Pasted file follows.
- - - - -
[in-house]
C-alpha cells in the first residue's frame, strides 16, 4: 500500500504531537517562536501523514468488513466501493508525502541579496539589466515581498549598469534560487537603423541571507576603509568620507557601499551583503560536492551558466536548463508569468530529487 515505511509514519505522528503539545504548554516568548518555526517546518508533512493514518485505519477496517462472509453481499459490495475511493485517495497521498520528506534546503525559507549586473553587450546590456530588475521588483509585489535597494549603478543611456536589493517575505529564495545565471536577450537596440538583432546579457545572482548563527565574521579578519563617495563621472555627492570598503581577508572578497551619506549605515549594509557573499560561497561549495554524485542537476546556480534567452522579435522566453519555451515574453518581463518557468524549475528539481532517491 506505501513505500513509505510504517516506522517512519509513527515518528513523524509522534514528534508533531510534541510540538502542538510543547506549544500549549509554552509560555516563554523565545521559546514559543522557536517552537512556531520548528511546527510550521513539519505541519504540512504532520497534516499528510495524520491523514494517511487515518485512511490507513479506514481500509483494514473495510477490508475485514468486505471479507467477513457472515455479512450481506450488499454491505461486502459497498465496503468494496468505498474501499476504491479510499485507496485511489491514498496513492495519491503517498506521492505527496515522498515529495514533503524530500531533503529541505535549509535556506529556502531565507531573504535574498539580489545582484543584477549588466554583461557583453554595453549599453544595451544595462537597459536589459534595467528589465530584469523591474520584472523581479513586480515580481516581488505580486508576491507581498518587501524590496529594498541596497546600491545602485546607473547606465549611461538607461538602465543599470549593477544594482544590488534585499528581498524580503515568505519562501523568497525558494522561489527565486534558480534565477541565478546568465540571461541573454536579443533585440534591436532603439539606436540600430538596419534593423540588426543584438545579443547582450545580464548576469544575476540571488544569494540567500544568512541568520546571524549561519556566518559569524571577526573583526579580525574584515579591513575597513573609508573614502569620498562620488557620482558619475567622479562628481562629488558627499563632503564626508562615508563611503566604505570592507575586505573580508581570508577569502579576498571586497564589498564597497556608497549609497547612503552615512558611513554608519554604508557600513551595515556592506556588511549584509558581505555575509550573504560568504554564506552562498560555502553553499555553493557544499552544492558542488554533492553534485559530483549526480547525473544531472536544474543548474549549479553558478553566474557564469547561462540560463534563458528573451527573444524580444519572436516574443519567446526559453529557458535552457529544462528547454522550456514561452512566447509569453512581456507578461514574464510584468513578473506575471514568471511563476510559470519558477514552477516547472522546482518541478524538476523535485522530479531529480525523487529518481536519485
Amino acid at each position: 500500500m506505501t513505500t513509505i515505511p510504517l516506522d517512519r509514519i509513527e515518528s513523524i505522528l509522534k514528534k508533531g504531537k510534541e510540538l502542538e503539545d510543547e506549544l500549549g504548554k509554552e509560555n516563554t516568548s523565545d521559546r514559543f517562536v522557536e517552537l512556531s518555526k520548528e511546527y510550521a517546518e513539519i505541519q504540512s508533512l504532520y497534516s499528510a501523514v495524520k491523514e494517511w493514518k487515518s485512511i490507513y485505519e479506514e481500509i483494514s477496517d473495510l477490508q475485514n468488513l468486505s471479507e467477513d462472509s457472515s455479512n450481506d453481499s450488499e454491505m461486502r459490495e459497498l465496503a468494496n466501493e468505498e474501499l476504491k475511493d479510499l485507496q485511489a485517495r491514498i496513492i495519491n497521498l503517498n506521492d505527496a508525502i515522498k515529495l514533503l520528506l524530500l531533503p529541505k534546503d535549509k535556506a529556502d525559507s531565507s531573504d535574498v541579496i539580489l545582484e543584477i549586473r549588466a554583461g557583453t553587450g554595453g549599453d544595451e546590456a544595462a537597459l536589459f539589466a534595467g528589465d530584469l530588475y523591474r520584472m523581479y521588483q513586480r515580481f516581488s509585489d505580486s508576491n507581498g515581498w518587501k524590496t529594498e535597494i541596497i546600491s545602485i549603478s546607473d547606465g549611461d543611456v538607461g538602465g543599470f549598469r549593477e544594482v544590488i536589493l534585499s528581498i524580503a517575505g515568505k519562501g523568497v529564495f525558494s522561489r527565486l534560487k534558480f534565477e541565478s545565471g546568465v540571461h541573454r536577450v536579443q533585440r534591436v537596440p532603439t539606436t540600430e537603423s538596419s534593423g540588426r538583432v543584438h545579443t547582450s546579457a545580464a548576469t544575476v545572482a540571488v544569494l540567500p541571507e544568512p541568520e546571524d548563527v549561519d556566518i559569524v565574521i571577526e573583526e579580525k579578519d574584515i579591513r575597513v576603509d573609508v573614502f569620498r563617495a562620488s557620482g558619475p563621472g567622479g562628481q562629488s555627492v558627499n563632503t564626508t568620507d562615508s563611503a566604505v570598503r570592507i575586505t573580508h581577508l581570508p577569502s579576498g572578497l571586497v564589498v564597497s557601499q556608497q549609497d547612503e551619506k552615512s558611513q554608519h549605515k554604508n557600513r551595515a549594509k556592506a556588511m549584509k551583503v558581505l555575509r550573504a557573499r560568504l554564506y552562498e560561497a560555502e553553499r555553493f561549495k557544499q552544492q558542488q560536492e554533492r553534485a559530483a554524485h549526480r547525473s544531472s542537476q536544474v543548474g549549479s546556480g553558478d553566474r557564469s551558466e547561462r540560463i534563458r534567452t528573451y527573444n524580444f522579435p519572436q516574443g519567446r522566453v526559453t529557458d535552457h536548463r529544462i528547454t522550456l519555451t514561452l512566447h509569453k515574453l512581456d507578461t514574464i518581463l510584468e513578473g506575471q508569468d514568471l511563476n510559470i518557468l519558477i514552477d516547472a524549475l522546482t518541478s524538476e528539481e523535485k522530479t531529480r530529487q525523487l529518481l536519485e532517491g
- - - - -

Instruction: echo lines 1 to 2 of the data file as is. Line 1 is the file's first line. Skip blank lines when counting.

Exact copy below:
[in-house]
C-alpha cells in the first residue's frame, strides 16, 4: 500500500504531537517562536501523514468488513466501493508525502541579496539589466515581498549598469534560487537603423541571507576603509568620507557601499551583503560536492551558466536548463508569468530529487 515505511509514519505522528503539545504548554516568548518555526517546518508533512493514518485505519477496517462472509453481499459490495475511493485517495497521498520528506534546503525559507549586473553587450546590456530588475521588483509585489535597494549603478543611456536589493517575505529564495545565471536577450537596440538583432546579457545572482548563527565574521579578519563617495563621472555627492570598503581577508572578497551619506549605515549594509557573499560561497561549495554524485542537476546556480534567452522579435522566453519555451515574453518581463518557468524549475528539481532517491 506505501513505500513509505510504517516506522517512519509513527515518528513523524509522534514528534508533531510534541510540538502542538510543547506549544500549549509554552509560555516563554523565545521559546514559543522557536517552537512556531520548528511546527510550521513539519505541519504540512504532520497534516499528510495524520491523514494517511487515518485512511490507513479506514481500509483494514473495510477490508475485514468486505471479507467477513457472515455479512450481506450488499454491505461486502459497498465496503468494496468505498474501499476504491479510499485507496485511489491514498496513492495519491503517498506521492505527496515522498515529495514533503524530500531533503529541505535549509535556506529556502531565507531573504535574498539580489545582484543584477549588466554583461557583453554595453549599453544595451544595462537597459536589459534595467528589465530584469523591474520584472523581479513586480515580481516581488505580486508576491507581498518587501524590496529594498541596497546600491545602485546607473547606465549611461538607461538602465543599470549593477544594482544590488534585499528581498524580503515568505519562501523568497525558494522561489527565486534558480534565477541565478546568465540571461541573454536579443533585440534591436532603439539606436540600430538596419534593423540588426543584438545579443547582450545580464548576469544575476540571488544569494540567500544568512541568520546571524549561519556566518559569524571577526573583526579580525574584515579591513575597513573609508573614502569620498562620488557620482558619475567622479562628481562629488558627499563632503564626508562615508563611503566604505570592507575586505573580508581570508577569502579576498571586497564589498564597497556608497549609497547612503552615512558611513554608519554604508557600513551595515556592506556588511549584509558581505555575509550573504560568504554564506552562498560555502553553499555553493557544499552544492558542488554533492553534485559530483549526480547525473544531472536544474543548474549549479553558478553566474557564469547561462540560463534563458528573451527573444524580444519572436516574443519567446526559453529557458535552457529544462528547454522550456514561452512566447509569453512581456507578461514574464510584468513578473506575471514568471511563476510559470519558477514552477516547472522546482518541478524538476523535485522530479531529480525523487529518481536519485